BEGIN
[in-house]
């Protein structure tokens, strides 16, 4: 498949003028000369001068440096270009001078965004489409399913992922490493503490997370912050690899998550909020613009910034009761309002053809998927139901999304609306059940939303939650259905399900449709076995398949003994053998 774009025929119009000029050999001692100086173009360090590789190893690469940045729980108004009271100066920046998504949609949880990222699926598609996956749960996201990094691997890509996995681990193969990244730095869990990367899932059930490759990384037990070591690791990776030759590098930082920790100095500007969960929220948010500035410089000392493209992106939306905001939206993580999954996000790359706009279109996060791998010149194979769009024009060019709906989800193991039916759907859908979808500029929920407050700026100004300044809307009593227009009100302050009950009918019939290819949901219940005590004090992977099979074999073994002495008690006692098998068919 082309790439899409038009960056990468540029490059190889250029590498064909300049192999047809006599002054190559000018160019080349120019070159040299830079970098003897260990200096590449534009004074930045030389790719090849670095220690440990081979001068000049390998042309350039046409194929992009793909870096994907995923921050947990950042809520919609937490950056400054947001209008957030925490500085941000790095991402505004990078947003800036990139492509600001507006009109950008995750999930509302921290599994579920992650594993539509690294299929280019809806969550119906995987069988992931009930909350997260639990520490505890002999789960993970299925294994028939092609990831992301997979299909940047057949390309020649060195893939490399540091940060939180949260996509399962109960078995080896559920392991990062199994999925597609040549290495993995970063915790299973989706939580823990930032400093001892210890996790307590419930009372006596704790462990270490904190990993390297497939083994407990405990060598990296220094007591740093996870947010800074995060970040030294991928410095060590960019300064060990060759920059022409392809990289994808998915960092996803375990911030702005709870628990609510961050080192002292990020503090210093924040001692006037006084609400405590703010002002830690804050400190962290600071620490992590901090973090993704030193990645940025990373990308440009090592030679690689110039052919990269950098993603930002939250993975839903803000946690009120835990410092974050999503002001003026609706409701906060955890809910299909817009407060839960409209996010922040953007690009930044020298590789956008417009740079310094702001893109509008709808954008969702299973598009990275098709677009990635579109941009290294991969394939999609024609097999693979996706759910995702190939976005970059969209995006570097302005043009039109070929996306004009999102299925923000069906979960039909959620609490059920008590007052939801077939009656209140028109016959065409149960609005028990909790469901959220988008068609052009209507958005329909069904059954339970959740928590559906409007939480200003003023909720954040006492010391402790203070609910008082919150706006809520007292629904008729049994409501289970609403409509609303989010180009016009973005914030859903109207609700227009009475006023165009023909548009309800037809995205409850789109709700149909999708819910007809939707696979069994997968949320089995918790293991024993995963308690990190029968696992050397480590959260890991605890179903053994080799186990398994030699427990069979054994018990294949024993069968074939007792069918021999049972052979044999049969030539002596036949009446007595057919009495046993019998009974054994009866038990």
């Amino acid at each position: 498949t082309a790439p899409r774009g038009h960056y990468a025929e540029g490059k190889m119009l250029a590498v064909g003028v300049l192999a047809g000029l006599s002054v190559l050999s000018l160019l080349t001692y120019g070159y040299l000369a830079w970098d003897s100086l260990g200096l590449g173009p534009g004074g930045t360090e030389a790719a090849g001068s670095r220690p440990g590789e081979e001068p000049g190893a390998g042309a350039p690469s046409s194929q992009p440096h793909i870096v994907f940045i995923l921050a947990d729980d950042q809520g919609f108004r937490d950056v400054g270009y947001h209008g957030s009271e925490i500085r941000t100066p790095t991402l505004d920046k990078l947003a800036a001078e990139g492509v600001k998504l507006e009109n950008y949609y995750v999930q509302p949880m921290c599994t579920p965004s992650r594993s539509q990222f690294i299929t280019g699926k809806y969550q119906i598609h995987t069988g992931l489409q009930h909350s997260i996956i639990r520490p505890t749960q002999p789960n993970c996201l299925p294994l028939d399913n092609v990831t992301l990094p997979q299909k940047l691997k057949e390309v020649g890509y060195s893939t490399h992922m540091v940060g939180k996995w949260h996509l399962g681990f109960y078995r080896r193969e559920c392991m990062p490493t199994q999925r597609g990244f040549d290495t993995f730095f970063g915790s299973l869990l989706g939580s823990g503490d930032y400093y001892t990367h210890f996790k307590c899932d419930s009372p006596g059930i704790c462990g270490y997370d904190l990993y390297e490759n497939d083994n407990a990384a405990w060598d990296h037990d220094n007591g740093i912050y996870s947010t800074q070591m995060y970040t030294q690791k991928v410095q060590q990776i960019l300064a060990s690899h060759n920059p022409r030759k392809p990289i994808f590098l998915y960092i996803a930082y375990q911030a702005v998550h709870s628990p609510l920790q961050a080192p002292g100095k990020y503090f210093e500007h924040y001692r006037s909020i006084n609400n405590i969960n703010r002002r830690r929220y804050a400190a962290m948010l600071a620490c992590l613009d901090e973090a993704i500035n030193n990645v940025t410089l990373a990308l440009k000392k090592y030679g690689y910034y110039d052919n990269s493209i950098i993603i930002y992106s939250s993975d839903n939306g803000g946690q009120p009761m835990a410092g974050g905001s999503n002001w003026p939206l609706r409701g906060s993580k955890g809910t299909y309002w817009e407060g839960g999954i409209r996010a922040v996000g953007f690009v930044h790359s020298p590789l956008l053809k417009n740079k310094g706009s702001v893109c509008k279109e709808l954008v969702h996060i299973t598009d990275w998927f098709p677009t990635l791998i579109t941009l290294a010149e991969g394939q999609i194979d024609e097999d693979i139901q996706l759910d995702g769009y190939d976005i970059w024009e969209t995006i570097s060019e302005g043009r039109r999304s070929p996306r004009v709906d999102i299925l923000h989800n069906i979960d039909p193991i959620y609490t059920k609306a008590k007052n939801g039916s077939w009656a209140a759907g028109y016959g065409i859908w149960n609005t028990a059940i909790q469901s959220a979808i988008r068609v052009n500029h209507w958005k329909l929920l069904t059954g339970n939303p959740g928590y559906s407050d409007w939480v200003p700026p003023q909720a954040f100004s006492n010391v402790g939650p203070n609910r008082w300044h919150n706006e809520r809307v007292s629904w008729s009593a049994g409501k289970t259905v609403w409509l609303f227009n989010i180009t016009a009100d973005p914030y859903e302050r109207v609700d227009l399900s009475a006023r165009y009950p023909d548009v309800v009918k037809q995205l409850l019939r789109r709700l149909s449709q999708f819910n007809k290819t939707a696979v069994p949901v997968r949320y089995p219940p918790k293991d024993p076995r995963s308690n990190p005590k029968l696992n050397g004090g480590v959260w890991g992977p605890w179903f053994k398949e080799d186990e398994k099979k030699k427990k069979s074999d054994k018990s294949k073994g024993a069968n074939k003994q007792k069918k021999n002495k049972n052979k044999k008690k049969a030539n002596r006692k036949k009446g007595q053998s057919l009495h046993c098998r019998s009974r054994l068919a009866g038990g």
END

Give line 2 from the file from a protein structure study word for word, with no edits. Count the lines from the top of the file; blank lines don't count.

């Protein structure tokens, strides 16, 4: 498949003028000369001068440096270009001078965004489409399913992922490493503490997370912050690899998550909020613009910034009761309002053809998927139901999304609306059940939303939650259905399900449709076995398949003994053998 774009025929119009000029050999001692100086173009360090590789190893690469940045729980108004009271100066920046998504949609949880990222699926598609996956749960996201990094691997890509996995681990193969990244730095869990990367899932059930490759990384037990070591690791990776030759590098930082920790100095500007969960929220948010500035410089000392493209992106939306905001939206993580999954996000790359706009279109996060791998010149194979769009024009060019709906989800193991039916759907859908979808500029929920407050700026100004300044809307009593227009009100302050009950009918019939290819949901219940005590004090992977099979074999073994002495008690006692098998068919 082309790439899409038009960056990468540029490059190889250029590498064909300049192999047809006599002054190559000018160019080349120019070159040299830079970098003897260990200096590449534009004074930045030389790719090849670095220690440990081979001068000049390998042309350039046409194929992009793909870096994907995923921050947990950042809520919609937490950056400054947001209008957030925490500085941000790095991402505004990078947003800036990139492509600001507006009109950008995750999930509302921290599994579920992650594993539509690294299929280019809806969550119906995987069988992931009930909350997260639990520490505890002999789960993970299925294994028939092609990831992301997979299909940047057949390309020649060195893939490399540091940060939180949260996509399962109960078995080896559920392991990062199994999925597609040549290495993995970063915790299973989706939580823990930032400093001892210890996790307590419930009372006596704790462990270490904190990993390297497939083994407990405990060598990296220094007591740093996870947010800074995060970040030294991928410095060590960019300064060990060759920059022409392809990289994808998915960092996803375990911030702005709870628990609510961050080192002292990020503090210093924040001692006037006084609400405590703010002002830690804050400190962290600071620490992590901090973090993704030193990645940025990373990308440009090592030679690689110039052919990269950098993603930002939250993975839903803000946690009120835990410092974050999503002001003026609706409701906060955890809910299909817009407060839960409209996010922040953007690009930044020298590789956008417009740079310094702001893109509008709808954008969702299973598009990275098709677009990635579109941009290294991969394939999609024609097999693979996706759910995702190939976005970059969209995006570097302005043009039109070929996306004009999102299925923000069906979960039909959620609490059920008590007052939801077939009656209140028109016959065409149960609005028990909790469901959220988008068609052009209507958005329909069904059954339970959740928590559906409007939480200003003023909720954040006492010391402790203070609910008082919150706006809520007292629904008729049994409501289970609403409509609303989010180009016009973005914030859903109207609700227009009475006023165009023909548009309800037809995205409850789109709700149909999708819910007809939707696979069994997968949320089995918790293991024993995963308690990190029968696992050397480590959260890991605890179903053994080799186990398994030699427990069979054994018990294949024993069968074939007792069918021999049972052979044999049969030539002596036949009446007595057919009495046993019998009974054994009866038990």